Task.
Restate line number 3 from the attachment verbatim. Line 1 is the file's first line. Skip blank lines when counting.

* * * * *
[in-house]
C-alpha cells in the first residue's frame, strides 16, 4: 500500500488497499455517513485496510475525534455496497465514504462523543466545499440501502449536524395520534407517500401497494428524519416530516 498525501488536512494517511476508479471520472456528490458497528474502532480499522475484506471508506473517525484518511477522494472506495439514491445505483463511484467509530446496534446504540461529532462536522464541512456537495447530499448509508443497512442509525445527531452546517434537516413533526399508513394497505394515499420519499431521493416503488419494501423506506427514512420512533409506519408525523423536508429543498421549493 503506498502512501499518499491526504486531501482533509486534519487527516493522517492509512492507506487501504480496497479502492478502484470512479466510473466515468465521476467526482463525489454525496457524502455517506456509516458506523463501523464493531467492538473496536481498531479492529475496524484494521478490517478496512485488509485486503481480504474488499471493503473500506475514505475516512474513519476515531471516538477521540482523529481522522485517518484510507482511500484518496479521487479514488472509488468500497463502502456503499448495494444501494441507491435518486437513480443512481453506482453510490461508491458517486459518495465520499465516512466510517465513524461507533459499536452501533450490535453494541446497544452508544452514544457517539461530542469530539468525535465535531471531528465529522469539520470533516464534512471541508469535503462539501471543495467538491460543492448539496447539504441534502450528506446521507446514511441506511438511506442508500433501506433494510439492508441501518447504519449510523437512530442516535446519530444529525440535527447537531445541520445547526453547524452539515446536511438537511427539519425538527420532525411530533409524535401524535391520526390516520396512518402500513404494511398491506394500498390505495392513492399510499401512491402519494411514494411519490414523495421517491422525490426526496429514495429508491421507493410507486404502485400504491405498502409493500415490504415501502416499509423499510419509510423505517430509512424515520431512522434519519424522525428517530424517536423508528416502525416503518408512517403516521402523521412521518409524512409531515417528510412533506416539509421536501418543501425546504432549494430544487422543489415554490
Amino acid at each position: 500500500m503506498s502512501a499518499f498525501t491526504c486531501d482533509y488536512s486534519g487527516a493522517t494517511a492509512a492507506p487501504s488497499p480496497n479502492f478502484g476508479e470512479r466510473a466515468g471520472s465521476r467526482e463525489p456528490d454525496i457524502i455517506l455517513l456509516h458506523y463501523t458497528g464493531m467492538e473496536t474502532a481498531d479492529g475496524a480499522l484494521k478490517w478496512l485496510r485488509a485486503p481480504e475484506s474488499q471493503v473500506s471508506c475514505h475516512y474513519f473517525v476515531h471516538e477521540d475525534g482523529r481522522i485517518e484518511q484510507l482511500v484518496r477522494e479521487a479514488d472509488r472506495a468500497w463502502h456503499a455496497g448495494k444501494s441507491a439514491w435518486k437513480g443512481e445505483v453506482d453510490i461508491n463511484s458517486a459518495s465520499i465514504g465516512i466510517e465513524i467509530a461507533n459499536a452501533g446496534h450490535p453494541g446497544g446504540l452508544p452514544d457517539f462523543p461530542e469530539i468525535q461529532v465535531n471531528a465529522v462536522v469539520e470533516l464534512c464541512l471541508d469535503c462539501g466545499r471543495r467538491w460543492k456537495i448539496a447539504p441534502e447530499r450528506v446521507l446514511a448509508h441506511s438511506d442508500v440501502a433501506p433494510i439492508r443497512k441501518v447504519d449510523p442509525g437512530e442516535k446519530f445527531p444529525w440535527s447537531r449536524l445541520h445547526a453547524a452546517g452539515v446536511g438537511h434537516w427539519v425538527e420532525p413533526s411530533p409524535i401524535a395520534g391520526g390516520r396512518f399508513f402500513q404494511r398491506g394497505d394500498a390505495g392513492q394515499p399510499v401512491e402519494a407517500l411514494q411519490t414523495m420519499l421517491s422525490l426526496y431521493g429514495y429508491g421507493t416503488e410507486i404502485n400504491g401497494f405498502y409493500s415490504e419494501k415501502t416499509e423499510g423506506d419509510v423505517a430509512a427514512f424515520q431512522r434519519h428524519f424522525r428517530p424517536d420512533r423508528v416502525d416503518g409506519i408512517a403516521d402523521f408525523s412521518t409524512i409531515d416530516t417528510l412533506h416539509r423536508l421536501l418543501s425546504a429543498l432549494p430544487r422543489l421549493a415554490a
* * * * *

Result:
Amino acid at each position: 500500500m503506498s502512501a499518499f498525501t491526504c486531501d482533509y488536512s486534519g487527516a493522517t494517511a492509512a492507506p487501504s488497499p480496497n479502492f478502484g476508479e470512479r466510473a466515468g471520472s465521476r467526482e463525489p456528490d454525496i457524502i455517506l455517513l456509516h458506523y463501523t458497528g464493531m467492538e473496536t474502532a481498531d479492529g475496524a480499522l484494521k478490517w478496512l485496510r485488509a485486503p481480504e475484506s474488499q471493503v473500506s471508506c475514505h475516512y474513519f473517525v476515531h471516538e477521540d475525534g482523529r481522522i485517518e484518511q484510507l482511500v484518496r477522494e479521487a479514488d472509488r472506495a468500497w463502502h456503499a455496497g448495494k444501494s441507491a439514491w435518486k437513480g443512481e445505483v453506482d453510490i461508491n463511484s458517486a459518495s465520499i465514504g465516512i466510517e465513524i467509530a461507533n459499536a452501533g446496534h450490535p453494541g446497544g446504540l452508544p452514544d457517539f462523543p461530542e469530539i468525535q461529532v465535531n471531528a465529522v462536522v469539520e470533516l464534512c464541512l471541508d469535503c462539501g466545499r471543495r467538491w460543492k456537495i448539496a447539504p441534502e447530499r450528506v446521507l446514511a448509508h441506511s438511506d442508500v440501502a433501506p433494510i439492508r443497512k441501518v447504519d449510523p442509525g437512530e442516535k446519530f445527531p444529525w440535527s447537531r449536524l445541520h445547526a453547524a452546517g452539515v446536511g438537511h434537516w427539519v425538527e420532525p413533526s411530533p409524535i401524535a395520534g391520526g390516520r396512518f399508513f402500513q404494511r398491506g394497505d394500498a390505495g392513492q394515499p399510499v401512491e402519494a407517500l411514494q411519490t414523495m420519499l421517491s422525490l426526496y431521493g429514495y429508491g421507493t416503488e410507486i404502485n400504491g401497494f405498502y409493500s415490504e419494501k415501502t416499509e423499510g423506506d419509510v423505517a430509512a427514512f424515520q431512522r434519519h428524519f424522525r428517530p424517536d420512533r423508528v416502525d416503518g409506519i408512517a403516521d402523521f408525523s412521518t409524512i409531515d416530516t417528510l412533506h416539509r423536508l421536501l418543501s425546504a429543498l432549494p430544487r422543489l421549493a415554490a